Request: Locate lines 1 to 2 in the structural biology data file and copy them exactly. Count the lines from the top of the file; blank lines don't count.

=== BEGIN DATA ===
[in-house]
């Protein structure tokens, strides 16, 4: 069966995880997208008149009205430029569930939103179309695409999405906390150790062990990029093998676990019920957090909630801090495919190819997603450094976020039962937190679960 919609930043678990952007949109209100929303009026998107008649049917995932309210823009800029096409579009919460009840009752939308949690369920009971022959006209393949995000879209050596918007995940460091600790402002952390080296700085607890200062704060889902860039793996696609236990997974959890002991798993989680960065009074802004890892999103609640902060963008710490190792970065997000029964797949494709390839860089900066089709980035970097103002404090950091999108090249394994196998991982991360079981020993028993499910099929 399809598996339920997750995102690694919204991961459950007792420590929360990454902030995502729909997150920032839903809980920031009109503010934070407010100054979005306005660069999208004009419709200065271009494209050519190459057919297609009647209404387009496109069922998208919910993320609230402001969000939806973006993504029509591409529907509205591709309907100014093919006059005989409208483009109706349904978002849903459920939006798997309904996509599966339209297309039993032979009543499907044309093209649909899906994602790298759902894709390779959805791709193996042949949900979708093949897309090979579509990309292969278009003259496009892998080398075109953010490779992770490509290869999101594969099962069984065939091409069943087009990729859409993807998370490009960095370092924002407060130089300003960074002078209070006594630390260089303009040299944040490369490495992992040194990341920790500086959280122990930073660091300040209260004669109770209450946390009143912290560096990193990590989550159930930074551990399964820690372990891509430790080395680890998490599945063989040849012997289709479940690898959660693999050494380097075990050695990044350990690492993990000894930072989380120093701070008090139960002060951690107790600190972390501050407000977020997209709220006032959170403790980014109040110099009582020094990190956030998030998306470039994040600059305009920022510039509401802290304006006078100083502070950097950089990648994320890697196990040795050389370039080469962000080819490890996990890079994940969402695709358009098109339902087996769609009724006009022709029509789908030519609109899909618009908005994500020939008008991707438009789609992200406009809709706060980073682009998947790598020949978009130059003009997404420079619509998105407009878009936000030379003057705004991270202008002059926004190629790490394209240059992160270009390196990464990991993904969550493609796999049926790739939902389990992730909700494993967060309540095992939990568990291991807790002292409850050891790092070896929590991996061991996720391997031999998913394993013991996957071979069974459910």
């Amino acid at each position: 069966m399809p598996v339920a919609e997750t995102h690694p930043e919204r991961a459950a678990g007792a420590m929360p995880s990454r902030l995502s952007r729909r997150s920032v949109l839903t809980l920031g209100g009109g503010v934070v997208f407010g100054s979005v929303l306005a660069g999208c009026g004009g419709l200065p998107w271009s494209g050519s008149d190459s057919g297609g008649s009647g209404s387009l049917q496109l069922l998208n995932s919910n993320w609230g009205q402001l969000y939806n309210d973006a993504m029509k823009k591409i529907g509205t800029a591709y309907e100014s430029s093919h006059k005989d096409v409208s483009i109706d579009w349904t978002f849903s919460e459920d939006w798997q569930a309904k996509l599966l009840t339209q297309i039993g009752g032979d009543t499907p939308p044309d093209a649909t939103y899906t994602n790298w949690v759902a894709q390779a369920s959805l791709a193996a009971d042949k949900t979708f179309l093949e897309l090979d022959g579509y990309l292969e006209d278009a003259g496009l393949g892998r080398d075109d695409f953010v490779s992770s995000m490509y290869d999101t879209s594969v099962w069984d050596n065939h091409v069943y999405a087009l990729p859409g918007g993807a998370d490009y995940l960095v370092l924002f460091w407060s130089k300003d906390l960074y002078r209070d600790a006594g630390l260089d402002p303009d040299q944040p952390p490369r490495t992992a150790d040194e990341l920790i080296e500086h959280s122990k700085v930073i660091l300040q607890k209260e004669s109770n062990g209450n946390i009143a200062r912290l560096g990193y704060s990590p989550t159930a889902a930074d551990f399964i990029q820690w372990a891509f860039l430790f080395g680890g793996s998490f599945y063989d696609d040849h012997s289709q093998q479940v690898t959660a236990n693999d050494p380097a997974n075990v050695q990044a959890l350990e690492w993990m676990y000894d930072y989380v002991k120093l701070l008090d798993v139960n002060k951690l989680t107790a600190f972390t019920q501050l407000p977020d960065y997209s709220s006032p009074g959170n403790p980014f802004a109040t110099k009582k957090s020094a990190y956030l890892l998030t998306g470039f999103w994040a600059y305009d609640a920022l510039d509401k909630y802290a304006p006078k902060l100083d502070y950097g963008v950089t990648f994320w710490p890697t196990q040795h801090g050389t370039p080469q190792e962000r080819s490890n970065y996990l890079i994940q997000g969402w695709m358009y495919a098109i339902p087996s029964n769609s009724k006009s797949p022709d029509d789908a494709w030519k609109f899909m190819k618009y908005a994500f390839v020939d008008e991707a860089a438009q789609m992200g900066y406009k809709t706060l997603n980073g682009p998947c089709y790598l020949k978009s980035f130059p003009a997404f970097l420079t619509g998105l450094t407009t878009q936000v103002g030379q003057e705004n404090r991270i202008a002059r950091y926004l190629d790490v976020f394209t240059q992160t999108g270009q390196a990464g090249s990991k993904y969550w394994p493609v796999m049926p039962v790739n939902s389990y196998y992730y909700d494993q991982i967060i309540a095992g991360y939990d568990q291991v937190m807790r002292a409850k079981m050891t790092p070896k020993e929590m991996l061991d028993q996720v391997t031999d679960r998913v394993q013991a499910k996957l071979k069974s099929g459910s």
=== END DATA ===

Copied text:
[in-house]
């Protein structure tokens, strides 16, 4: 069966995880997208008149009205430029569930939103179309695409999405906390150790062990990029093998676990019920957090909630801090495919190819997603450094976020039962937190679960 919609930043678990952007949109209100929303009026998107008649049917995932309210823009800029096409579009919460009840009752939308949690369920009971022959006209393949995000879209050596918007995940460091600790402002952390080296700085607890200062704060889902860039793996696609236990997974959890002991798993989680960065009074802004890892999103609640902060963008710490190792970065997000029964797949494709390839860089900066089709980035970097103002404090950091999108090249394994196998991982991360079981020993028993499910099929 399809598996339920997750995102690694919204991961459950007792420590929360990454902030995502729909997150920032839903809980920031009109503010934070407010100054979005306005660069999208004009419709200065271009494209050519190459057919297609009647209404387009496109069922998208919910993320609230402001969000939806973006993504029509591409529907509205591709309907100014093919006059005989409208483009109706349904978002849903459920939006798997309904996509599966339209297309039993032979009543499907044309093209649909899906994602790298759902894709390779959805791709193996042949949900979708093949897309090979579509990309292969278009003259496009892998080398075109953010490779992770490509290869999101594969099962069984065939091409069943087009990729859409993807998370490009960095370092924002407060130089300003960074002078209070006594630390260089303009040299944040490369490495992992040194990341920790500086959280122990930073660091300040209260004669109770209450946390009143912290560096990193990590989550159930930074551990399964820690372990891509430790080395680890998490599945063989040849012997289709479940690898959660693999050494380097075990050695990044350990690492993990000894930072989380120093701070008090139960002060951690107790600190972390501050407000977020997209709220006032959170403790980014109040110099009582020094990190956030998030998306470039994040600059305009920022510039509401802290304006006078100083502070950097950089990648994320890697196990040795050389370039080469962000080819490890996990890079994940969402695709358009098109339902087996769609009724006009022709029509789908030519609109899909618009908005994500020939008008991707438009789609992200406009809709706060980073682009998947790598020949978009130059003009997404420079619509998105407009878009936000030379003057705004991270202008002059926004190629790490394209240059992160270009390196990464990991993904969550493609796999049926790739939902389990992730909700494993967060309540095992939990568990291991807790002292409850050891790092070896929590991996061991996720391997031999998913394993013991996957071979069974459910």